AbstractHuman vision raises a number of puzzles. Among them are the puzzles of visual experience: how to provide a scientific understanding of the phenomenal character of the visual experiences of the shapes, textures, colors, orientations and motion of perceived objects? How can a purely subjective visual experience be the basis of so much objective knowledge of the world? Visually guided actions raise a different puzzle: how can actions directed towards a target be so accurate in the absence of the agent’s awareness of many of the target’s visual attributes? Ways of Seeing has three related goals, the first of which is to make the case for a broadly representational approach to the above set of puzzles. The second goal of WoS is to argue that the version of the ‘two-visual systems’ model of human vision best supported by the current empirical evidence has the resources to solve the puzzle of visually guided actions, which has been at the center of much recent work in the cognitive neuroscience of vision and action. The third goal of WoS is to draw attention to some of the tensions between acceptance of the two-visual systems model of human vision and some influential views about the nature and function of the content of visual experience espoused by philosophers in response to the puzzles raised by visual experience
Added to PP
Historical graph of downloads
References found in this work
A Sensorimotor Account of Vision and Visual Consciousness.J. Kevin O’Regan & Alva Noë - 2001 - Behavioral and Brain Sciences 24 (5):883-917.
The Visual Brain in Action (Precis).David Milner - 1998 - PSYCHE: An Interdisciplinary Journal of Research On Consciousness 4.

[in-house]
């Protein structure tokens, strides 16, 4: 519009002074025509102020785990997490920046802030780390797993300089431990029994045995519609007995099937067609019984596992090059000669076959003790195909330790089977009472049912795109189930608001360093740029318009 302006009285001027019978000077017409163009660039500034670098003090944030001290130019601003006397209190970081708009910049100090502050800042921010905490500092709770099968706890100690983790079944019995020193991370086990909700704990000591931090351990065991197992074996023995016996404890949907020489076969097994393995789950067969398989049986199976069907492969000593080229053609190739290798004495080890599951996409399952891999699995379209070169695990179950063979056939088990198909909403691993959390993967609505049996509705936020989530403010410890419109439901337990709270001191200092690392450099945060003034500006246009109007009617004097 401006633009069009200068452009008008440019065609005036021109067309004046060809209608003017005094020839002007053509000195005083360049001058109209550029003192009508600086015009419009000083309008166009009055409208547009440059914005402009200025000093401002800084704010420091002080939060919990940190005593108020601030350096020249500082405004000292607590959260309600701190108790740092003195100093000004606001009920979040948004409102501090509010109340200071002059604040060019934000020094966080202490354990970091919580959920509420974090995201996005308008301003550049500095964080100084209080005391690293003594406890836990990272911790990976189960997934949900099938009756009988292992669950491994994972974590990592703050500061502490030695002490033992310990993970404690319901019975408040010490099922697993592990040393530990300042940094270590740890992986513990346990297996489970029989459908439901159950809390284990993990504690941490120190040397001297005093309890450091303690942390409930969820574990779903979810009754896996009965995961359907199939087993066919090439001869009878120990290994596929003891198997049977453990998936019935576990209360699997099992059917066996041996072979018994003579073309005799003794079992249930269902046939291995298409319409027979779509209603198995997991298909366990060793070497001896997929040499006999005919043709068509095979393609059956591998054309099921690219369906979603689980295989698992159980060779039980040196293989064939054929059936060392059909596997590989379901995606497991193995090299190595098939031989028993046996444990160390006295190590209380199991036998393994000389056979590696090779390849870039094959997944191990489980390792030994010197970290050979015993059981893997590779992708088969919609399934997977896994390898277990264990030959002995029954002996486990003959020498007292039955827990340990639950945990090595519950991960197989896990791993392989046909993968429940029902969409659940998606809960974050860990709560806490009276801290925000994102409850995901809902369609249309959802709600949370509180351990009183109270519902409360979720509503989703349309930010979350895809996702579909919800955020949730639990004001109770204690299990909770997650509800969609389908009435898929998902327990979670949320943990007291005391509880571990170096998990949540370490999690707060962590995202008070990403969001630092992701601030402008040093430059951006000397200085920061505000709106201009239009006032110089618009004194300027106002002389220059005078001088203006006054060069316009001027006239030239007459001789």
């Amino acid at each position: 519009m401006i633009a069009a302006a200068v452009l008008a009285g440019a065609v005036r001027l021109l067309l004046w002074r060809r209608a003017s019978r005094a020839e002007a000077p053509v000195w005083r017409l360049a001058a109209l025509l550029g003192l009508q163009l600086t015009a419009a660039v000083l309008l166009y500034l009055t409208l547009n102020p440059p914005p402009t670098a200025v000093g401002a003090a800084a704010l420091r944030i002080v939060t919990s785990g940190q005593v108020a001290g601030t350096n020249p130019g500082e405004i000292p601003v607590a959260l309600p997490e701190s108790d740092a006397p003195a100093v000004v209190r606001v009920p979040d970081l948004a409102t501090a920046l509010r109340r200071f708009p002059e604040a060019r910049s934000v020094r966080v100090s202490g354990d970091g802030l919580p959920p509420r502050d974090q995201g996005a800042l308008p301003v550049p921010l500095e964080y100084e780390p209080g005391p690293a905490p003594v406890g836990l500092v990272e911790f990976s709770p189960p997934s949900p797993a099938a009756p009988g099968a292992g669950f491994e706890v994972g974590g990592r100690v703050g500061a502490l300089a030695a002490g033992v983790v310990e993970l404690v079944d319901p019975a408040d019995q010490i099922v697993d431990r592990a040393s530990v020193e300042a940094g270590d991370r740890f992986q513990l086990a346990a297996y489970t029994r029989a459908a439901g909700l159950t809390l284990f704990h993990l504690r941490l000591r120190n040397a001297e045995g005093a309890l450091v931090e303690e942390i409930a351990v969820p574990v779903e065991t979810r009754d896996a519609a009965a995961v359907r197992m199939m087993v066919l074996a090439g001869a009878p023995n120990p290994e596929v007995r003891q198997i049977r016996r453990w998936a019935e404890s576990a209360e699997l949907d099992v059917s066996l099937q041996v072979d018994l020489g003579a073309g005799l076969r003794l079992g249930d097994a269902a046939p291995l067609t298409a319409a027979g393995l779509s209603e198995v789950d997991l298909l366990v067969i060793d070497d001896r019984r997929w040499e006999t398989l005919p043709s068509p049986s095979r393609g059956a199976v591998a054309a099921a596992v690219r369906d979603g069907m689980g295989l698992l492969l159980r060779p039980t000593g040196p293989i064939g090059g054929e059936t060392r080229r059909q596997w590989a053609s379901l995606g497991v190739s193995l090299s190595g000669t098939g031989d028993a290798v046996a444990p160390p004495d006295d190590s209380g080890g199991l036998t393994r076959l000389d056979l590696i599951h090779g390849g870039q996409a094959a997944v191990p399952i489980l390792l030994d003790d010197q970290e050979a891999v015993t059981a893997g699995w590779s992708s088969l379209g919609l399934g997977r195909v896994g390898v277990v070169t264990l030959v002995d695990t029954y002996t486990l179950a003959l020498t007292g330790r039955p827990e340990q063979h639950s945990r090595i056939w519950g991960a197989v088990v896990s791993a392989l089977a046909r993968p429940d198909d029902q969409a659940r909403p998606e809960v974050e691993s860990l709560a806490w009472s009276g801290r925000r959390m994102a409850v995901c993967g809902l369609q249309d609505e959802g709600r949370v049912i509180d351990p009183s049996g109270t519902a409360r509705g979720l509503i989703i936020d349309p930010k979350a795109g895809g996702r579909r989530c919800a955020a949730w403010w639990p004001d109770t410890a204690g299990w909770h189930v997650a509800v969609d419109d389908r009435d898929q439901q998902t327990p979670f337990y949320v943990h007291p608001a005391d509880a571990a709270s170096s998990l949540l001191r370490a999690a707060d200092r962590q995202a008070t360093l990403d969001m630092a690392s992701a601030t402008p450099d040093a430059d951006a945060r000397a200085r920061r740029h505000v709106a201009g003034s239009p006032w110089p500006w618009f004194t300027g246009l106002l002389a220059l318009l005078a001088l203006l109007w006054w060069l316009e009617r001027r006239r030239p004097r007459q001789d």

Citations of this work
The Two-Visual-Systems Hypothesis and the Perspectival Features of Visual Experience.Robert T. Foley, Robert L. Whitwell & Melvyn A. Goodale - 2015 - Consciousness and Cognition 35:225-233.
Similar books and articles
Why Visual Experience is Likely to Resist Being Enacted.Pierre Jacob - 2006 - PSYCHE: An Interdisciplinary Journal of Research On Consciousness 12.
The Objects of Action and Perception.M. A. Goodale & G. K. Humphrey - 1998 - Cognition 67 (1-2):181-207.
From Two Visual Systems to Two Forms of Content?Jose Bermudez - 2007 - PSYCHE: An Interdisciplinary Journal of Research On Consciousness 13.
What and Where in the Human Visual System: Two Hierarchies of Visual Modules.L. M. Vaina - 1990 - Synthese 83 (1):49-91.
COGNITIVE (IM)PENETRABILITY OF VISION: RESTRICTING VISION Vs. RESTRICTING COGNITION.Costas Pagondiotis - 2015 - In J. Zeimbekis & A. Raftopoulos (eds.), Cognitive Penetrability. Oxford University Press. pp. 378-403.
Ways of Seeing: The Scope and Limits of Visual Cognition.Pierre Jacob & Marc Jeannerod - 2003 - Oxford University Press.
Visual Attention, Conceptual Content, and Doing It Right.Wayne Wu - 2008 - Mind 117 (468):1003-1033.
The Colors and Shapes of Visual Experiences.David M. Rosenthal - 1999 - In Denis Fisette (ed.), Consciousness and Intentionality: Models and Modalities of Attribution. Kluwer Academic Publishers. pp. 95--118.
The Admissible Contents of Visual Experience.Michael Tye - 2009 - Philosophical Quarterly 59 (236):541-562.
Olfactory Experience I: The Content of Olfactory Experience.Clare Batty - 2010 - Philosophy Compass 5 (12):1137-1146.
The Phenomenal Character of Visual Consciousness.Robert Schroer - 2003 - Dissertation, University of Illinois at Chicago
Visual Consciousness and The Phenomenology of Perception.Ron McClamrock - 2013 - Metaphilosophy 44 (1-2):63-68.
Concepts About Agency Constrain Beliefs About Visual Experience.Daniel T. Levin - 2012 - Consciousness and Cognition 21 (2):875-888.
Vision, Self‐Location, and the Phenomenology of the 'Point of View'.John Schwenkler - 2014 - Noûs 48 (1):137-155.